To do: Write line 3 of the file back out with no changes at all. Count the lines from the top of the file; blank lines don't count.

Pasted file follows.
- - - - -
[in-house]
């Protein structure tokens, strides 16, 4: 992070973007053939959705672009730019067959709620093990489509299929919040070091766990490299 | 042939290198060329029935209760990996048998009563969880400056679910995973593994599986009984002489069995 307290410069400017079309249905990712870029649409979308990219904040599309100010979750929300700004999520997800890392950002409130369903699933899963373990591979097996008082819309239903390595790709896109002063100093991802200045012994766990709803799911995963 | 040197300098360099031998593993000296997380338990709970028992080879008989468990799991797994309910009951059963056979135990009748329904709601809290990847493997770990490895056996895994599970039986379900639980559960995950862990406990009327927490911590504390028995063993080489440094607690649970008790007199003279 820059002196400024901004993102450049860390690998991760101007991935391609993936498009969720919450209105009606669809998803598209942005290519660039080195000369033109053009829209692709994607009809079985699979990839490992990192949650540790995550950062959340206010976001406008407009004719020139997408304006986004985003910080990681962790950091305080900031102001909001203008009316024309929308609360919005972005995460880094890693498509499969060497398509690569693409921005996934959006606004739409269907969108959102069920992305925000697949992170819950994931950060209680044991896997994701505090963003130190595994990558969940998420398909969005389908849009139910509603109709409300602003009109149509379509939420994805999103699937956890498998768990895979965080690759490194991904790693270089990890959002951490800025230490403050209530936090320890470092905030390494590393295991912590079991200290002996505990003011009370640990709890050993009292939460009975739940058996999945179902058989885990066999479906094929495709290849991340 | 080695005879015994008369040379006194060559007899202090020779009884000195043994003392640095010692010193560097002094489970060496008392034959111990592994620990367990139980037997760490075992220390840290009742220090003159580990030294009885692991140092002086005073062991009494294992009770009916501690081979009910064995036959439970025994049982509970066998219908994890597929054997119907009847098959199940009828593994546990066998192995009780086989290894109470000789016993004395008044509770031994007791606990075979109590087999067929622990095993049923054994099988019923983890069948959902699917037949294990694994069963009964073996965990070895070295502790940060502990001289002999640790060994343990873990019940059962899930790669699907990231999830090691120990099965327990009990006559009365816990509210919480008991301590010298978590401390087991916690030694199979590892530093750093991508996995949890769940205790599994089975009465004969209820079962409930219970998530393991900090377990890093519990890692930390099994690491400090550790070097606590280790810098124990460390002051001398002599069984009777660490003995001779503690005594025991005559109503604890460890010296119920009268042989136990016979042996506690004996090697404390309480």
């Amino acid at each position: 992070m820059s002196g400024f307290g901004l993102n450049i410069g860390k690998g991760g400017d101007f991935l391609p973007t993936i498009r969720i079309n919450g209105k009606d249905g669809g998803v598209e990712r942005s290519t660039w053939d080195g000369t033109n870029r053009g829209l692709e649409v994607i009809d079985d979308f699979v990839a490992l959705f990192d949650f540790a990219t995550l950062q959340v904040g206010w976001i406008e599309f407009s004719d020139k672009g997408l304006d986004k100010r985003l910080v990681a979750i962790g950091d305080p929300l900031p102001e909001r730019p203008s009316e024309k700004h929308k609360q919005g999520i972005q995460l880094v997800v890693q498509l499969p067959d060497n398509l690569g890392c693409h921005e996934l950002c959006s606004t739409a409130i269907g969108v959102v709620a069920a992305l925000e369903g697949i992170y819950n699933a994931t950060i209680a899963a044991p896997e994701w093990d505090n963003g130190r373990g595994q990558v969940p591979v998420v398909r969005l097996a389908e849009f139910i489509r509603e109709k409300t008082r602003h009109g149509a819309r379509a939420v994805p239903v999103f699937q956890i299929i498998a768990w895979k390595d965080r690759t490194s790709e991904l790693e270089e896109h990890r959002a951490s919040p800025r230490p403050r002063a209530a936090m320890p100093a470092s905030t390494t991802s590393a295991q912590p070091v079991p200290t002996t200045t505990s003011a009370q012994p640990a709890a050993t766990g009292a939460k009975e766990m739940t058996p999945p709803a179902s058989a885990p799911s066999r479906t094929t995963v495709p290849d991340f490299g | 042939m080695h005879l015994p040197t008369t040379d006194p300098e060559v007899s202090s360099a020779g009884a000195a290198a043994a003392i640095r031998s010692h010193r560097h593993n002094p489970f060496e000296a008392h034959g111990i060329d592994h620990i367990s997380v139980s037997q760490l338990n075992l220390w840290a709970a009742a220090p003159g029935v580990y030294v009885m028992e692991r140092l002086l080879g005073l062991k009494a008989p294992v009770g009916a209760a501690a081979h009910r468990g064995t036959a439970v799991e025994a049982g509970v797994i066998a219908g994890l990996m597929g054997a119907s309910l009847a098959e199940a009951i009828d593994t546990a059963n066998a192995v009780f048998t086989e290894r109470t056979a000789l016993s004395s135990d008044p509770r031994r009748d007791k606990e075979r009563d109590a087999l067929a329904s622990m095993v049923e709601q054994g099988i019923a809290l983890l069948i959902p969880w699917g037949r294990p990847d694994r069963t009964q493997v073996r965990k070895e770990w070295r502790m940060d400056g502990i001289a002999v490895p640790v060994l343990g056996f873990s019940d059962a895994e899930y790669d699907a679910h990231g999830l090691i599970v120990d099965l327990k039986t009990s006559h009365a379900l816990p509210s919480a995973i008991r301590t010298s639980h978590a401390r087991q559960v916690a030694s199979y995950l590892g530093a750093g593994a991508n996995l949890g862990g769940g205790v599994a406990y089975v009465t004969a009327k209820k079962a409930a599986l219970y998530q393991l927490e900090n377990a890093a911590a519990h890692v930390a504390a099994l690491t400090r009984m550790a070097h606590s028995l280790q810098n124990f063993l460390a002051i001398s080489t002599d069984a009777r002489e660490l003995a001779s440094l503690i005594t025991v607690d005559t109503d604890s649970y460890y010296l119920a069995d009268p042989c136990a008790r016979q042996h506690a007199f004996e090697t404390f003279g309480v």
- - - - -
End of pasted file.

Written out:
């Amino acid at each position: 992070m820059s002196g400024f307290g901004l993102n450049i410069g860390k690998g991760g400017d101007f991935l391609p973007t993936i498009r969720i079309n919450g209105k009606d249905g669809g998803v598209e990712r942005s290519t660039w053939d080195g000369t033109n870029r053009g829209l692709e649409v994607i009809d079985d979308f699979v990839a490992l959705f990192d949650f540790a990219t995550l950062q959340v904040g206010w976001i406008e599309f407009s004719d020139k672009g997408l304006d986004k100010r985003l910080v990681a979750i962790g950091d305080p929300l900031p102001e909001r730019p203008s009316e024309k700004h929308k609360q919005g999520i972005q995460l880094v997800v890693q498509l499969p067959d060497n398509l690569g890392c693409h921005e996934l950002c959006s606004t739409a409130i269907g969108v959102v709620a069920a992305l925000e369903g697949i992170y819950n699933a994931t950060i209680a899963a044991p896997e994701w093990d505090n963003g130190r373990g595994q990558v969940p591979v998420v398909r969005l097996a389908e849009f139910i489509r509603e109709k409300t008082r602003h009109g149509a819309r379509a939420v994805p239903v999103f699937q956890i299929i498998a768990w895979k390595d965080r690759t490194s790709e991904l790693e270089e896109h990890r959002a951490s919040p800025r230490p403050r002063a209530a936090m320890p100093a470092s905030t390494t991802s590393a295991q912590p070091v079991p200290t002996t200045t505990s003011a009370q012994p640990a709890a050993t766990g009292a939460k009975e766990m739940t058996p999945p709803a179902s058989a885990p799911s066999r479906t094929t995963v495709p290849d991340f490299g | 042939m080695h005879l015994p040197t008369t040379d006194p300098e060559v007899s202090s360099a020779g009884a000195a290198a043994a003392i640095r031998s010692h010193r560097h593993n002094p489970f060496e000296a008392h034959g111990i060329d592994h620990i367990s997380v139980s037997q760490l338990n075992l220390w840290a709970a009742a220090p003159g029935v580990y030294v009885m028992e692991r140092l002086l080879g005073l062991k009494a008989p294992v009770g009916a209760a501690a081979h009910r468990g064995t036959a439970v799991e025994a049982g509970v797994i066998a219908g994890l990996m597929g054997a119907s309910l009847a098959e199940a009951i009828d593994t546990a059963n066998a192995v009780f048998t086989e290894r109470t056979a000789l016993s004395s135990d008044p509770r031994r009748d007791k606990e075979r009563d109590a087999l067929a329904s622990m095993v049923e709601q054994g099988i019923a809290l983890l069948i959902p969880w699917g037949r294990p990847d694994r069963t009964q493997v073996r965990k070895e770990w070295r502790m940060d400056g502990i001289a002999v490895p640790v060994l343990g056996f873990s019940d059962a895994e899930y790669d699907a679910h990231g999830l090691i599970v120990d099965l327990k039986t009990s006559h009365a379900l816990p509210s919480a995973i008991r301590t010298s639980h978590a401390r087991q559960v916690a030694s199979y995950l590892g530093a750093g593994a991508n996995l949890g862990g769940g205790v599994a406990y089975v009465t004969a009327k209820k079962a409930a599986l219970y998530q393991l927490e900090n377990a890093a911590a519990h890692v930390a504390a099994l690491t400090r009984m550790a070097h606590s028995l280790q810098n124990f063993l460390a002051i001398s080489t002599d069984a009777r002489e660490l003995a001779s440094l503690i005594t025991v607690d005559t109503d604890s649970y460890y010296l119920a069995d009268p042989c136990a008790r016979q042996h506690a007199f004996e090697t404390f003279g309480v």